An attempt by a senior member of Margaret Thatcher’s government to defuse the row over apartheid, which led to a mass boycott of the 1986 Commonwealth Games, was ordered to be “buried” by her closest aides.
The decision by 32 of 59 eligible countries to boycott the £15m event in Edinburgh over Britain’s refusal to impose sanctions and sever sporting links with apartheid South Africa caused a crisis for the Conservative government and left the organisers of the Edinburgh games with a deficit of nearly £4m.
But documents released at The National Archives in Kew, west London, reveal how a plan put forward by Foreign Secretary Geoffrey Howe to defuse the boycott by persuading Mrs Thatcher to publicly condemn apartheid was seemingly thwarted by Downing Street officials, including her private secretary Charles Powell.
Following the withdrawal of several countries, including Nigeria and Ghana, less than a month before the Edinburgh games were due to open in late July, Sir Geoffrey’s aides wrote to Number 10 suggesting that a speech by Mrs Thatcher unequivocally denigrating South Africa’s racist system might stop the trickle of withdrawals from turning into a cascade.
With South Africa under a state of emergency amid increasing repression and violence, Britain was under intense pressure by the summer of 1986 to join international efforts to isolate the apartheid regime using economic sanctions, as well as ending sporting links through events such as cricket and rugby tours.
In a letter to Downing Street in early July, the Foreign Office said that Sir Geoffrey, a former Chancellor and close ally of Mrs Thatcher who would eventually play a key role in forcing her resignation in 1990, was “seriously concerned” at the withdrawal of Malaysia and the Bahamas.
Diplomats asked for Mrs Thatcher to retrieve the situation by using Question Time in the House of Commons to underline her opposition to apartheid and end the impression that Britain was South Africa’s prime cheerleader on the international stage.
The letter said: “As the Prime Minister knows, in Sir Geoffrey’s view the problem is that, because of our vigorous and persistent public opposition to comprehensive economic sanctions, many Commonwealth leaders now see us as the main defender of the South African government and of apartheid.
“In order to start putting that right, the Foreign Secretary included a strong attack on apartheid in his Commons speech this afternoon. But he believes it would also be extremely helpful if the Prime Minister could reinforce the message… If she took that opportunity herself to deliver a strong attack on apartheid the addition of her authority would greatly help our efforts to stem the tide of withdrawals.”
The Foreign Secretary added suggestions as to what Mrs Thatcher could say, including a statement that would “reiterate my total rejection of apartheid and all it stands for”.
But while Sir Geoffrey’s aims may have been noblethey did not meet with a warm reception inside Downing Street.
Notes written on top of the Foreign Office letter suggest that officials did not want Mrs Thatcher to be able to give too much consideration to the proposals. One instruction read: “Please bury deep.” A further note added: “CDP [Charles Powell] to bury.”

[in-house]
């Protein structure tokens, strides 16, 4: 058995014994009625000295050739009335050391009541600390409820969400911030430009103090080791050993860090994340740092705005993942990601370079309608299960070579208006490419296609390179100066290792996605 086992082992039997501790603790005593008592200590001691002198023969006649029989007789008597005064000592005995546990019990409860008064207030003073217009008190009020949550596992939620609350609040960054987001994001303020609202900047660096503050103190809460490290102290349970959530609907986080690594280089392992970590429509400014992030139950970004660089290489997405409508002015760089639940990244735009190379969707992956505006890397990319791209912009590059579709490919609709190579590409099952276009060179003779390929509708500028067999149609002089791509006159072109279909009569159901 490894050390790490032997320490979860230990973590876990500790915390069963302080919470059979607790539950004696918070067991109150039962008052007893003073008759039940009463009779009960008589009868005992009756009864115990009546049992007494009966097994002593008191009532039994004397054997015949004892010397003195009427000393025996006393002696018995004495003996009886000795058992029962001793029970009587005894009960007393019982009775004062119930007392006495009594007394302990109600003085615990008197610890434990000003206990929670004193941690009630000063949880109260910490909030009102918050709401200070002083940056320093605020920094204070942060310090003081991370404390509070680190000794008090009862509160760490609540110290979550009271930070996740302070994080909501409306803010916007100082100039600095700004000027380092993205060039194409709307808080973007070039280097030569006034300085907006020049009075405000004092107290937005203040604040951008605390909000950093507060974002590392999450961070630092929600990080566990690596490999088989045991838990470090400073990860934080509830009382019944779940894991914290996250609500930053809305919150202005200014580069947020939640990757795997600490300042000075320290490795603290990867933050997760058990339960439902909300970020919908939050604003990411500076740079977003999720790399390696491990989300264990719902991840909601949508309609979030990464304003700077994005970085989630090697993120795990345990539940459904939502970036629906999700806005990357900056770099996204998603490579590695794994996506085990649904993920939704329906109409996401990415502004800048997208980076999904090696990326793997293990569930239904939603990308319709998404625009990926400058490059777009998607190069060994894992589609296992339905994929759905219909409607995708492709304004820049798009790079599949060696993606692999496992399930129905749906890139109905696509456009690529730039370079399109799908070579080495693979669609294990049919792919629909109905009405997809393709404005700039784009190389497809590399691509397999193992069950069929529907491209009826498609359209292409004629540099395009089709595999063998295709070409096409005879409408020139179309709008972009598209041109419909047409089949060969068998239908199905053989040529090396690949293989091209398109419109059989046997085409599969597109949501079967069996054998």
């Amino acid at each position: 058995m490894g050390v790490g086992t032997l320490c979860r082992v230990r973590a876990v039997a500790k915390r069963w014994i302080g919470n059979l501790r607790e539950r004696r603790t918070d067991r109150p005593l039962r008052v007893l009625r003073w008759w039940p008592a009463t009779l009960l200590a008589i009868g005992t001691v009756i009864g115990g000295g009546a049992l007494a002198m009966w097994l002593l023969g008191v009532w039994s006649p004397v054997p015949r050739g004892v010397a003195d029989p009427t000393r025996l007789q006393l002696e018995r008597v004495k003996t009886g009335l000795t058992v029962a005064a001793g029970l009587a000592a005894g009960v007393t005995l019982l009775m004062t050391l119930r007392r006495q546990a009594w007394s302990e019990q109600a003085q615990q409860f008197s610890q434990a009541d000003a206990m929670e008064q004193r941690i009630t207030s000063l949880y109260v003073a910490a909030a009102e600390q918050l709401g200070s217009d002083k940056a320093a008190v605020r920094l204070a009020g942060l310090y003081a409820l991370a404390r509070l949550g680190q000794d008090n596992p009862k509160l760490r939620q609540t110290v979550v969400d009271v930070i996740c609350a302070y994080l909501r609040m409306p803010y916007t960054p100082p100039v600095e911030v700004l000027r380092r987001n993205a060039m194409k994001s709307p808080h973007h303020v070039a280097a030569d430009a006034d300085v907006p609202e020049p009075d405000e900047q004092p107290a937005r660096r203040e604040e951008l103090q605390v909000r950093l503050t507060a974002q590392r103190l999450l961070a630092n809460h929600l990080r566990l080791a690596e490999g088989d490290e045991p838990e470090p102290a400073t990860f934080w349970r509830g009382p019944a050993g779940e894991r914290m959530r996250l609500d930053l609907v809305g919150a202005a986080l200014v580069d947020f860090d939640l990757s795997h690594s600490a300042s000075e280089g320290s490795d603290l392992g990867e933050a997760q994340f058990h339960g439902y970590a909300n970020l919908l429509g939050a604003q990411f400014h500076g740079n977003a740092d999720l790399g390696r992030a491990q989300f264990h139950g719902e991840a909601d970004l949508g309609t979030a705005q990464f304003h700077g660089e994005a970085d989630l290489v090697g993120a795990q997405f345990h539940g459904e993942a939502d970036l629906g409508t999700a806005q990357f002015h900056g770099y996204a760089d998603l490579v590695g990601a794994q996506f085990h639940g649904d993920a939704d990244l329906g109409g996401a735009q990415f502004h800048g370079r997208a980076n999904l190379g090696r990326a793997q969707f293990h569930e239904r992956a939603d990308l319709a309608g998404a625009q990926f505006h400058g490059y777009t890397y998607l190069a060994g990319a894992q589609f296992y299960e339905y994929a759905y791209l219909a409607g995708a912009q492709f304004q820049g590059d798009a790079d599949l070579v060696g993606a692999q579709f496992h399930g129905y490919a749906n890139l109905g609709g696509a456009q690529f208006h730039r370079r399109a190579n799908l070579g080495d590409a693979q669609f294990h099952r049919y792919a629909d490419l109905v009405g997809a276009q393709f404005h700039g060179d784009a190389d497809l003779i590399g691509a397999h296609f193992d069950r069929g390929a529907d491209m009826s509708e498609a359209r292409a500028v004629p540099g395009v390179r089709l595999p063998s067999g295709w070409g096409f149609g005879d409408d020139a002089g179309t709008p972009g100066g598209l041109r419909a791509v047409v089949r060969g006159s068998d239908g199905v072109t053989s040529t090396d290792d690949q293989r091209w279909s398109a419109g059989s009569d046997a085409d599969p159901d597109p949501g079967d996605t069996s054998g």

The failure to limit the boycott led to a chain reaction, with more than half of eligible countries staying away, leaving its organising committee with a £3.8m deficit.
The documents show that the shortfall led to a further round of brinkmanship, this time between Mrs Thatcher and Robert Maxwell, the owner of the Daily Mirror, who was belatedly brought in as chairman of the organising committee and handed the task of recouping the losses.
In a series of letters between the Prime Minister and the flamboyant Labour-supporting businessman, Mr Maxwell sought to press the Tory government to reverse its refusal to offer any public money to fund the Edinburgh Games and stump up £1m to pay off its creditors.
Painting himself with characteristic shyness as the hero of the hour, Mr Maxwell wrote: “The effect of the boycott of the Games, by over 32 countries, has been catastrophic… There has been virtually no opportunity at this late stage to curtail expenditure. I accepted this onerous task simply because [of] the alternative as was put to me of the immediate appointment of a Receiver with the national humiliation that this would bring to both Scotland and the UK.”
But despite the repeated pleas of the mogul and others, including then Scottish Secretary Malcolm Rifkind, to loosen the purse strings, Mrs Thatcher remained steadfast, telling Mr Maxwell that “if the Government were to go back now they would never be believed on other matters”.
Eventually the deficit was resolved with the help of a £1.3m donation from a billionaire Japanese philanthropist and acquaintance of Mr Maxwell, Ryoichi Sasakawa.
But the difficulties generated by the Games did not end there. After Mrs Thatcher agreed to write a letter of thanks to the businessman, the Foreign Office revealed a dark side to Mr Sasakawa, who had been arrested as a suspected war criminal after the Second World War and was known to have extremist sympathies – and be a possible gangster.
A memo said: “Despite his philanthropic and charitable activities around the world, Mr Sasakawa is perceived by many in Japan and abroad to be at best a supporter of extreme right-wing political views and at worst a major figure in the Japanese underworld.”
The documents show the letter was still sent.
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